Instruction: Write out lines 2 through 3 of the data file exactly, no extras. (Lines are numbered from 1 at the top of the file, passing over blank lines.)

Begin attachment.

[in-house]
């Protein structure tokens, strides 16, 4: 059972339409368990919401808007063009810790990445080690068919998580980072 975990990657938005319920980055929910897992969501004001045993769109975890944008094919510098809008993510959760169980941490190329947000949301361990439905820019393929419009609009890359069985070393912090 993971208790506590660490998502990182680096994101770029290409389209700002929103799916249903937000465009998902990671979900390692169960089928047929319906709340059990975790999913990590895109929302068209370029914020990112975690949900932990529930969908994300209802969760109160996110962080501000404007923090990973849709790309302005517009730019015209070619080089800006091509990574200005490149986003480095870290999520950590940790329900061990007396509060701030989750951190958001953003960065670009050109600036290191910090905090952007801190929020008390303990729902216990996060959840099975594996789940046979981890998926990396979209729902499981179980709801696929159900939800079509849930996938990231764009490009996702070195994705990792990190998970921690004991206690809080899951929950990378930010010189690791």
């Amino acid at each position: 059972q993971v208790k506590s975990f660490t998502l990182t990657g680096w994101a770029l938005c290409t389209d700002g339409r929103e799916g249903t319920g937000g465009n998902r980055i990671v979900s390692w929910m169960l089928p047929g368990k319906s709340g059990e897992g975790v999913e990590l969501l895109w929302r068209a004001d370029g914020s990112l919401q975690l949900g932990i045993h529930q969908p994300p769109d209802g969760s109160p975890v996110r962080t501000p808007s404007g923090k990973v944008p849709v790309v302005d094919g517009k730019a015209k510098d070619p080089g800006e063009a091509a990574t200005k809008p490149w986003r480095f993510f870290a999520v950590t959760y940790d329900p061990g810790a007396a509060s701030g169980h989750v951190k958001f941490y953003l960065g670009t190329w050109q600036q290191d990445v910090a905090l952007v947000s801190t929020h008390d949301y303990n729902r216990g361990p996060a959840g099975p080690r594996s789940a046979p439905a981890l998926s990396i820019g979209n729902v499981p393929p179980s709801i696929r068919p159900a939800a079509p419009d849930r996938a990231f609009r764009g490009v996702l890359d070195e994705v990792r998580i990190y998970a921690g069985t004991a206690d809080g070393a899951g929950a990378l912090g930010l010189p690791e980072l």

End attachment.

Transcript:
């Protein structure tokens, strides 16, 4: 059972339409368990919401808007063009810790990445080690068919998580980072 975990990657938005319920980055929910897992969501004001045993769109975890944008094919510098809008993510959760169980941490190329947000949301361990439905820019393929419009609009890359069985070393912090 993971208790506590660490998502990182680096994101770029290409389209700002929103799916249903937000465009998902990671979900390692169960089928047929319906709340059990975790999913990590895109929302068209370029914020990112975690949900932990529930969908994300209802969760109160996110962080501000404007923090990973849709790309302005517009730019015209070619080089800006091509990574200005490149986003480095870290999520950590940790329900061990007396509060701030989750951190958001953003960065670009050109600036290191910090905090952007801190929020008390303990729902216990996060959840099975594996789940046979981890998926990396979209729902499981179980709801696929159900939800079509849930996938990231764009490009996702070195994705990792990190998970921690004991206690809080899951929950990378930010010189690791």
């Amino acid at each position: 059972q993971v208790k506590s975990f660490t998502l990182t990657g680096w994101a770029l938005c290409t389209d700002g339409r929103e799916g249903t319920g937000g465009n998902r980055i990671v979900s390692w929910m169960l089928p047929g368990k319906s709340g059990e897992g975790v999913e990590l969501l895109w929302r068209a004001d370029g914020s990112l919401q975690l949900g932990i045993h529930q969908p994300p769109d209802g969760s109160p975890v996110r962080t501000p808007s404007g923090k990973v944008p849709v790309v302005d094919g517009k730019a015209k510098d070619p080089g800006e063009a091509a990574t200005k809008p490149w986003r480095f993510f870290a999520v950590t959760y940790d329900p061990g810790a007396a509060s701030g169980h989750v951190k958001f941490y953003l960065g670009t190329w050109q600036q290191d990445v910090a905090l952007v947000s801190t929020h008390d949301y303990n729902r216990g361990p996060a959840g099975p080690r594996s789940a046979p439905a981890l998926s990396i820019g979209n729902v499981p393929p179980s709801i696929r068919p159900a939800a079509p419009d849930r996938a990231f609009r764009g490009v996702l890359d070195e994705v990792r998580i990190y998970a921690g069985t004991a206690d809080g070393a899951g929950a990378l912090g930010l010189p690791e980072l």